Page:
In May 2010, the Dearborn Fire Department responded to Greenfield Manor after a patron complained of overcrowding. Battalion Chief T. Prokop, from Unit #2 stated he entered the hall and "stopped counting at seven hundred [guests]. (Ten guests at a table times seventy tables)." (Dkt. 49-4, PgID 222.) In October 2011, the City of Dearborn sent a letter reminding Plaintiff of the maximum 384 person occupancy and citing a Fire Marshal's report that he had "counted seventy tables, each with ten chairs, thus indicating a maximum seating capacity of 700 people. Moreover, the advertisement for the event indicated seating for 850 people." (Dkt. 49-5; PgID 224.)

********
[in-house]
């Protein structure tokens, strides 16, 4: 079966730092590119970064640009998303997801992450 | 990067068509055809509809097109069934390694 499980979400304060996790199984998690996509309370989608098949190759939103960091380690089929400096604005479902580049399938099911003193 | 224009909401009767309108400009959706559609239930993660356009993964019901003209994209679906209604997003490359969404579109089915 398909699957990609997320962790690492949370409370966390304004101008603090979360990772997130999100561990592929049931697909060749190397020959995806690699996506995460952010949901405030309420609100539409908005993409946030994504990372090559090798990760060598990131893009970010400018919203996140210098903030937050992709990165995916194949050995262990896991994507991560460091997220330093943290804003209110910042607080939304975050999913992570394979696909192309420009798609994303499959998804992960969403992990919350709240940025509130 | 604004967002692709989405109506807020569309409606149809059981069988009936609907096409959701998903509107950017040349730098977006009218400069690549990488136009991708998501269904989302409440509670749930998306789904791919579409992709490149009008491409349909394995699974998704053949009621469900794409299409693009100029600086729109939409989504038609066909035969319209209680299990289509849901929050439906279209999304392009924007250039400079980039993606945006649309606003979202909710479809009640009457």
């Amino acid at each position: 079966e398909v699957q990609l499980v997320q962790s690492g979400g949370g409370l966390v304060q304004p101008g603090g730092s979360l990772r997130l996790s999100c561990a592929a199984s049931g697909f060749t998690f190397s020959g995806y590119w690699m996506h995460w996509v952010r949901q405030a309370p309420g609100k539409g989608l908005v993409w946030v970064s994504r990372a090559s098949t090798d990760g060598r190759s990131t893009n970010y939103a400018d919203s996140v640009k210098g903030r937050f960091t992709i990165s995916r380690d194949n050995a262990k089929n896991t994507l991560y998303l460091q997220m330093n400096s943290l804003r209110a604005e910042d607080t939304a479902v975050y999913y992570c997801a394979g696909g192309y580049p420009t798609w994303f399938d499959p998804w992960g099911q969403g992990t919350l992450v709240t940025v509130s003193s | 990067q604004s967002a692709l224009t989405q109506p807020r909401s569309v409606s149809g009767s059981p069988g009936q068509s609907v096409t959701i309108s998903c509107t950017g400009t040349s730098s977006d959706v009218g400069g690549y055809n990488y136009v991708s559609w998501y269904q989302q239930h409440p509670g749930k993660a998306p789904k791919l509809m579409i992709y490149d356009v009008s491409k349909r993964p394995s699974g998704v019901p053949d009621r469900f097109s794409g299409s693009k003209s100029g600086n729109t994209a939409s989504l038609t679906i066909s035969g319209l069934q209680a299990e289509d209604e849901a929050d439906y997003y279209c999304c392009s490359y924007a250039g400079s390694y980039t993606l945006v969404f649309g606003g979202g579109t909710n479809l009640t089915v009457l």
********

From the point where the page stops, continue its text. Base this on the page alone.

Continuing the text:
In January 2013, the City became aware Plaintiff's rental agreement listed the occupancy at 644. (Dkt. 49-6; PgID 227.) This resulted in the City issuing two letters of warning, followed by citations. Defendants state "[t]o date, Plaintiff has not properly amended its rental contract or changed its posting." (D.'s Preliminary Inj., Dkt. 49, at 12; PgID 204.) In March 2014, Dearborn Fire Inspector Laura Ridenour cited Plaintiff for overcrowding beyond approved capacity, and improper occupant load posting. (Dkt. 49-8; PgID 233-39.) Plaintiff pled no contest to the violations on January 15, 2015, and paid $700 in fines. (Id.)